In Greek mythology there were nine Muses, goddesses of knowledge and the arts. They both personified and inspired such creativity as song, dance and poetry, and were therefore the source of knowledge passed on, at that time, through these mediums.
It is both apt and ironic that I would recognize my mother as my muse, and she would laugh to hear me call her by that name.
Still, my mom is the one who exposed me to music and poetry and art. She is a singer and loves to dance, and though she criticized my abilities, she filled our home with song. It was years before I ever heard her say to someone that I was a good writer, and yet she had an amazing library where I found and devoured classic literature from Dante to Chaucer to Dickens. And while I have never explored what I suspect (or dream:)) could be a hidden artistic talent, I knew my way around all of the museums and galleries of the nearest urban center before I could locate it on a map.
My love of knowledge and science and learning also comes from my mom and she did an amazing job at allowing me to seek out and question and discover whatever called to me. A gift that I treasure but one I fear she may regret, especially given what I imagine to be her great grief at my current apostasy. For my mother also gifted me with the presence and familiarity of faith, which to her falls primarily in the realm of religion, the Catholic religion.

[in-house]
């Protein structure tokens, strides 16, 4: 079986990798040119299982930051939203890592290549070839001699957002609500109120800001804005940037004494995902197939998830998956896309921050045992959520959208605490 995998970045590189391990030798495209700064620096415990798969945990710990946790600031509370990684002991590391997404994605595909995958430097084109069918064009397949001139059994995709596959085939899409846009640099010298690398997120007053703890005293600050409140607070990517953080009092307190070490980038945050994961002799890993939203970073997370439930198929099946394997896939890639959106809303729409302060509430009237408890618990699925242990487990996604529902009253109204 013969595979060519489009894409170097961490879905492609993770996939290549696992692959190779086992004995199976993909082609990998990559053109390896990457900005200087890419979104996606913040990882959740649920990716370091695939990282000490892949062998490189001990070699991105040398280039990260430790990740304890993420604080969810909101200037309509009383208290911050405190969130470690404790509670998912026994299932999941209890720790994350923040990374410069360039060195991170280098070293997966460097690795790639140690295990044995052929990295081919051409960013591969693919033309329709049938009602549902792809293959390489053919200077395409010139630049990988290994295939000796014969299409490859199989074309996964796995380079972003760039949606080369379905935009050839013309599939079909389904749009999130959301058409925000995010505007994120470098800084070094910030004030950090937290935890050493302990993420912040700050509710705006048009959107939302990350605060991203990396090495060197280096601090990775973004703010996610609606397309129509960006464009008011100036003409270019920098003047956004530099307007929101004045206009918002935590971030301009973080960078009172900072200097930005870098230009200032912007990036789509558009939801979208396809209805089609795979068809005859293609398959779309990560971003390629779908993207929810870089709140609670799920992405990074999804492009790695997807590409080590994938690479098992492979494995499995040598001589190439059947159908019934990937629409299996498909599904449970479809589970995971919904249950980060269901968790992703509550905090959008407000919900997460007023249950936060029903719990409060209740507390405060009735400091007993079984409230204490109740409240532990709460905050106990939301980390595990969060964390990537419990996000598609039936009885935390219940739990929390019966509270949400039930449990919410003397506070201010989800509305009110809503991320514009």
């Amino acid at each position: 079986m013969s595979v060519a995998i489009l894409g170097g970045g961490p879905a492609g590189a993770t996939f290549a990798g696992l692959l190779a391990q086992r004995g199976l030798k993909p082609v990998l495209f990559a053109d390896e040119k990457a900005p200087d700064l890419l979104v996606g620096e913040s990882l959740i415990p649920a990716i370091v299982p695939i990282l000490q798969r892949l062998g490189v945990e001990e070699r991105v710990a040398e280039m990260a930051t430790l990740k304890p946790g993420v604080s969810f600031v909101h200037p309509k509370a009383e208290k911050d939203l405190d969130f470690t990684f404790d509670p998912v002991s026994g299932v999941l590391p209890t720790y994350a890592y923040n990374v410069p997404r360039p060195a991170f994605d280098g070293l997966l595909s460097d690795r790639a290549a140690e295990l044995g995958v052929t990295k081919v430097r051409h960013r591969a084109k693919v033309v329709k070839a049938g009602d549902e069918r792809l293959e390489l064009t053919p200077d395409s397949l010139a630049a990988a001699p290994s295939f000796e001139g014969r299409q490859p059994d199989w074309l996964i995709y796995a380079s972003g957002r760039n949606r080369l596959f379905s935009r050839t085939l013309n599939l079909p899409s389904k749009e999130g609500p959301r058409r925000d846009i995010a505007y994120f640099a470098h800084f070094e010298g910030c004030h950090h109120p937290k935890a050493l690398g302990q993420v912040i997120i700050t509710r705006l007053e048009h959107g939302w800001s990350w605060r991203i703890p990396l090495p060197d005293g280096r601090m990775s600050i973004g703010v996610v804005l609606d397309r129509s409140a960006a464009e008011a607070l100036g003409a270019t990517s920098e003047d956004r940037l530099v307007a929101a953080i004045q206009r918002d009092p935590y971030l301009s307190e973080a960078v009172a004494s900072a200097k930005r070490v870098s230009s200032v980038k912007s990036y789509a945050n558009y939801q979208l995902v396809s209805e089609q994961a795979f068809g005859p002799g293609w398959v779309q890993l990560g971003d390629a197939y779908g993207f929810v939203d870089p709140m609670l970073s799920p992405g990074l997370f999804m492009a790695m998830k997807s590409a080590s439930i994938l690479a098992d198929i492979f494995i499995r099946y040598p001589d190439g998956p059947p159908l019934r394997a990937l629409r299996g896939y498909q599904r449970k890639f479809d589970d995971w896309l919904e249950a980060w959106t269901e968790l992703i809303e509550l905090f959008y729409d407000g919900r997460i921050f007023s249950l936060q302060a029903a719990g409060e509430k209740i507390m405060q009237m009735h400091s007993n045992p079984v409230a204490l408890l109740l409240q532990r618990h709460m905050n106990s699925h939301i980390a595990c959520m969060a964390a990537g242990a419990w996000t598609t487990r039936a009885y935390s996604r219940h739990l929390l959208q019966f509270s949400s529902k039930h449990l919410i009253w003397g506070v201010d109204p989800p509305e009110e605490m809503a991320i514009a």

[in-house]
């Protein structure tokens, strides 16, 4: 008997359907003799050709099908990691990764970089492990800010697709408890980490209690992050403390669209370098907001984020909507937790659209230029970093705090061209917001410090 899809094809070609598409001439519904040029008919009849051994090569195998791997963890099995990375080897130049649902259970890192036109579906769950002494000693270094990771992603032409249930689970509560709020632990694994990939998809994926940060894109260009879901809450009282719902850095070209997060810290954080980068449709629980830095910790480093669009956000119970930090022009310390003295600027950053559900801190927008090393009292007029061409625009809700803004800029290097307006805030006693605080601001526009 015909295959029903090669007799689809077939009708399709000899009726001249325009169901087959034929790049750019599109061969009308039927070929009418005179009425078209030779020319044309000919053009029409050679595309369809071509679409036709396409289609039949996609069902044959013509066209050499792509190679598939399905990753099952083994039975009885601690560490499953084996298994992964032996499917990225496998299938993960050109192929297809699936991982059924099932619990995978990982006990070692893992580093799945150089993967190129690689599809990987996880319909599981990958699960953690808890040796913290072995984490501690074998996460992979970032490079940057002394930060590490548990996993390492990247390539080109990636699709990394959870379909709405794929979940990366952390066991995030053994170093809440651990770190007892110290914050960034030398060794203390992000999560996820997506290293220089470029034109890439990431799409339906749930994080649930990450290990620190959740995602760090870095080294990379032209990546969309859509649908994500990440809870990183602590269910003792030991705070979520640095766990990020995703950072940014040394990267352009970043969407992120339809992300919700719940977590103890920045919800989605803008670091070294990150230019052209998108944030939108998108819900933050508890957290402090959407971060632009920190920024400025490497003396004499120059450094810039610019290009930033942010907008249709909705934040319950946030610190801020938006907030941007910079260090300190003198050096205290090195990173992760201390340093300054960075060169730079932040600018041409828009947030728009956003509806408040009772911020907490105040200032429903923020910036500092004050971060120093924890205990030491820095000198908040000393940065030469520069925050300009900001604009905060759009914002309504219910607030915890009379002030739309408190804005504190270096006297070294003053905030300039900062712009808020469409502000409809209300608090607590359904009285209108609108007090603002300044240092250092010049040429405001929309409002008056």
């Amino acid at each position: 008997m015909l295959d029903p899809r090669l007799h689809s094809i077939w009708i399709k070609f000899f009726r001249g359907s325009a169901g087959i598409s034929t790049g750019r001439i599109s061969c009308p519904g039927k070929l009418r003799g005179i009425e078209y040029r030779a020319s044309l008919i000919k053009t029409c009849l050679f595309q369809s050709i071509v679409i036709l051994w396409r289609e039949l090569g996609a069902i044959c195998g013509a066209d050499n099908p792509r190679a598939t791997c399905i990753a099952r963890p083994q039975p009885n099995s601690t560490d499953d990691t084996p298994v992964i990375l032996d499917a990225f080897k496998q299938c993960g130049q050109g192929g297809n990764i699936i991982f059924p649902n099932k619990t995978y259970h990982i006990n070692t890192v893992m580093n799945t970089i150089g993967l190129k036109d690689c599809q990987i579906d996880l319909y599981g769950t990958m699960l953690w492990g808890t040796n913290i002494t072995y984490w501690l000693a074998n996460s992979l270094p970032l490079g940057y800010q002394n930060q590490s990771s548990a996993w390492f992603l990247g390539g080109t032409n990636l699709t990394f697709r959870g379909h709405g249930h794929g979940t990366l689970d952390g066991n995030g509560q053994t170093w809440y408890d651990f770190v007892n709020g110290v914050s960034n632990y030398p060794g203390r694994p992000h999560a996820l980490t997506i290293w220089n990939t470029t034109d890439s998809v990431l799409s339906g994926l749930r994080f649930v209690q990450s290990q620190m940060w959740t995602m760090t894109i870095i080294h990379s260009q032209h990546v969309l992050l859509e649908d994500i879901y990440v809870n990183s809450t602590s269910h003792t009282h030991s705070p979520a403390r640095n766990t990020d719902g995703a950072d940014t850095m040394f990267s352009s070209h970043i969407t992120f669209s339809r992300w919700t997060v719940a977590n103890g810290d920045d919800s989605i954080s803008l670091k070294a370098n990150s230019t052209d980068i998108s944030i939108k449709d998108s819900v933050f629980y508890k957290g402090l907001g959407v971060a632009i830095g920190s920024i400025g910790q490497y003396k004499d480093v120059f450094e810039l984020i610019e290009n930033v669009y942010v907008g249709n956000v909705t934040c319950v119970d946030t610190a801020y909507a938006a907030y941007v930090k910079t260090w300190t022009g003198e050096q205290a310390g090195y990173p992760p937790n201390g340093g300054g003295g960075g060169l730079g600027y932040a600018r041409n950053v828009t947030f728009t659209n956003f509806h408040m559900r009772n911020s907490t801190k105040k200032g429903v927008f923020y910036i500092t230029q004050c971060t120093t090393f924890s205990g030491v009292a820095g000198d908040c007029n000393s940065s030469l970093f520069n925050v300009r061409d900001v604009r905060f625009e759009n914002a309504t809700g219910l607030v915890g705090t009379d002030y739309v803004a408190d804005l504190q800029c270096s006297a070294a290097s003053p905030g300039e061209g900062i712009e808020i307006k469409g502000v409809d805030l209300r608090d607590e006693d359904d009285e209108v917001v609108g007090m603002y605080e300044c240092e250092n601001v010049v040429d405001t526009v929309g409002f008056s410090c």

And for that reason, my mom can also be called Nemesis (“the spirit of divine retribution against those who succumb to hubris or arrogance before the gods”). She is responsible for the things I most treasure, including my values, ethics and sense of self. But she is also responsible for my greatest co-dependencies, my most hidden shames, and my most difficult barriers.
We have struggled always with the stilted dance of our differing wills. As a child I waged a crusade to prove that I was good enough (for her? for me? for life?). As an adolescent I fought for my own personhood. As an adult I walked my own path, but with desperate hopes of recognition. And as a parent…
Well, the battle, as I continually vacillate between resemblance to and divergence from my mom while working to be the mother I want to be, has been wearying to say the least. It has not been graceful. It has included shouting and being hung-up on, having my son witness her slap me and, worse, seeing my knee-jerk reaction as I slapped her back. It has comprised much silence and the devastation of her actually saying to me, in the fall-out of an Easter morning family argument, that she had decided to no longer be a part of our lives.
I thought we’d never come back from that one.
And yet, as I suppose muses, musees (?) and nemeses must, we have.
The story of my relationship to my mother and my relationship to Catholicism is the same. It is filled with paralleled juxtaposition, with safety and strife, with constancy and contradiction. It is an ongoing story, one, thankfully, in the process of evolution.
And so I imagine my mom will be a large part of my presence here. Acting both as Muse and as Nemesis, her presence will surely guide and poke and keep me true. And in the end, I hope there will be greater peace between not just me and the Catholic Church, but me and the woman who most represents it in my mind.